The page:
According to this, you can execute commands without spaces like this: CMD=$'\x20a\x20b\x20c';echo$CMD

Look at the cleverness of that! More TIL!
Here, CMD is an environment variable containing encoded spaces. On running that we get echo a b c

Now, I tried that in my application with little modification CMD=$'\x20a\x20b\x20c'&&echo$CMD
Bingo!

From here, executing arbitrary commands was a cakewalk. Input google.com&&CMD=$'\x20/etc/passwd'&&cat$CMD



/etc/passwd

December 12, 2014

Curious case of Yammer XSS

Microsoft recently (finally!!) started with their bug bounty program for some of the online services. Yammer is part of its scope. Noticing this I jumped on to find bugs in Yammer because it looked to be the easier of the targets. This post is about a strange stored XSS I found in Yammer apps which would have allowed non-admin users to steal cookies from admin users and also do other nasty stuff.

To begin with, Yammer is a private social network that helps employees collaborate across departments, locations and business apps. 

Once logged in to Yammer, any user can create and publish apps to the organization's Apps directory. This process does not require authorizations or approvals. Apps are published to the app directory some time after it is created.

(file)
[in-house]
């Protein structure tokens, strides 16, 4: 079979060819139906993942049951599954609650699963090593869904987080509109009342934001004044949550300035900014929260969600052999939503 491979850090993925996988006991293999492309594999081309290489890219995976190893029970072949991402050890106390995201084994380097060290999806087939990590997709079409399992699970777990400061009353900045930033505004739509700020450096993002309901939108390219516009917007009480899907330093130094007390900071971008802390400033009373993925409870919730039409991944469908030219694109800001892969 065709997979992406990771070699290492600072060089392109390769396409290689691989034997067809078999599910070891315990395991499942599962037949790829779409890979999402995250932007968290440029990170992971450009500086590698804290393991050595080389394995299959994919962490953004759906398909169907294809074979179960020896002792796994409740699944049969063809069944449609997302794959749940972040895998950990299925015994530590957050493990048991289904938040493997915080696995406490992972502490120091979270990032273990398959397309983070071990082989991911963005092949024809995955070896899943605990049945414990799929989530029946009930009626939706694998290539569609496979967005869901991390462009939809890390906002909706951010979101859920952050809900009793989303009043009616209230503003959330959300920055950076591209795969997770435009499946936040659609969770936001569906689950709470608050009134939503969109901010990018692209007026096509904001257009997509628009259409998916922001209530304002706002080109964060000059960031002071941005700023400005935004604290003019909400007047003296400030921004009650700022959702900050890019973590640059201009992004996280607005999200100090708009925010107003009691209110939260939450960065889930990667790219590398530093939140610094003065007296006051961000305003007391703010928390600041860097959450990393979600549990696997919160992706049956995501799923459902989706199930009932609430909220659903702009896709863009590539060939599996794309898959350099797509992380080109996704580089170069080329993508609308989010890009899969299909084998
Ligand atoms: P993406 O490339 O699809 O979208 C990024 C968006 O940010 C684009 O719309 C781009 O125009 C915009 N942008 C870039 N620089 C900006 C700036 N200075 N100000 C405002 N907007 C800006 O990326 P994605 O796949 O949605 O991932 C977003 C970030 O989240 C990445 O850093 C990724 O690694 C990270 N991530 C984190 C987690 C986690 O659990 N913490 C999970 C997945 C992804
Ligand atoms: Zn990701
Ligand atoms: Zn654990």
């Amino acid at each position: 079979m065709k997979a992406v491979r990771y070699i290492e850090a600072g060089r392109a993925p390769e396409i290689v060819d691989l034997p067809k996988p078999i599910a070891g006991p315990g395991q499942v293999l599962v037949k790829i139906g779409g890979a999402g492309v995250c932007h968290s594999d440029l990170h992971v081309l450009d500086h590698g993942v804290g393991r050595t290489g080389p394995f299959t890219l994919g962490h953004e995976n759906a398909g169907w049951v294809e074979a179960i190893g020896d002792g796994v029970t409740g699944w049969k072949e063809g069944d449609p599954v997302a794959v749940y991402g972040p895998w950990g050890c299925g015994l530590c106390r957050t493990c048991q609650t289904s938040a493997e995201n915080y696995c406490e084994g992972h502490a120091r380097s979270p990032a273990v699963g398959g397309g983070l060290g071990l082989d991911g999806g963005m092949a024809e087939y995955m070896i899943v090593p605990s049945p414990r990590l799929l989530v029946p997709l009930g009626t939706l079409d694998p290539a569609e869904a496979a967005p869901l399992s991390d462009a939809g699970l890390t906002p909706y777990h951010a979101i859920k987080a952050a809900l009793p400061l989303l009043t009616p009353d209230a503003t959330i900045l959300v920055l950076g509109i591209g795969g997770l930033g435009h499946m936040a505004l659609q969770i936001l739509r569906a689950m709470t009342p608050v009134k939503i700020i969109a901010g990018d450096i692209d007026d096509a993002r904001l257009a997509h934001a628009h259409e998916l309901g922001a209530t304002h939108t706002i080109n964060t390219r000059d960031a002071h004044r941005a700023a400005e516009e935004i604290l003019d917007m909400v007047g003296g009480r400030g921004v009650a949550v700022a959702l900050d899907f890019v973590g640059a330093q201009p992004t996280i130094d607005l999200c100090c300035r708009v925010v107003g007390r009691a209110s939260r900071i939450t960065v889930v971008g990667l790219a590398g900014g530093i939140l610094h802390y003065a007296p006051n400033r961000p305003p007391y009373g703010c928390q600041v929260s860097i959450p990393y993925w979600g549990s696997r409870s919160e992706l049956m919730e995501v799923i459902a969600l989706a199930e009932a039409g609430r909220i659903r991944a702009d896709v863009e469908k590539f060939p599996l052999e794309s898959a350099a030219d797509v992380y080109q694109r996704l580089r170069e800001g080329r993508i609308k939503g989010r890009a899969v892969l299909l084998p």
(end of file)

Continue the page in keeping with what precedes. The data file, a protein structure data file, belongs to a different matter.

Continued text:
Apps can be created from https://www.yammer.com/client_applications.
When registering the app, Yammer takes in Redirect URI value which is "the URL to redirect the user's browser to after the user has linked the application to their Yammer account"

I put javascript:alert(document.cookie)// as the redirect URI.

In such cases, browser does a 302 redirect to this Redirect URI. Due of security measures in browsers, it is not generally possible to abuse 302 redirects for XSS by redirecting to javascript or data URIs. Browsers won't redirect to javascript URIs even if it is in the Location header of the response. 

In case of Yammer, something strange was happening. When a user tried to use the app in Internet Explorer, browser was properly doing a 302 redirect hence blocking my javascript but in Chrome and Firefox, a 200 OK response was returned with my redirect URI in response body. The browser would then try to load that URI and BINGO!! Javascript executed successfully!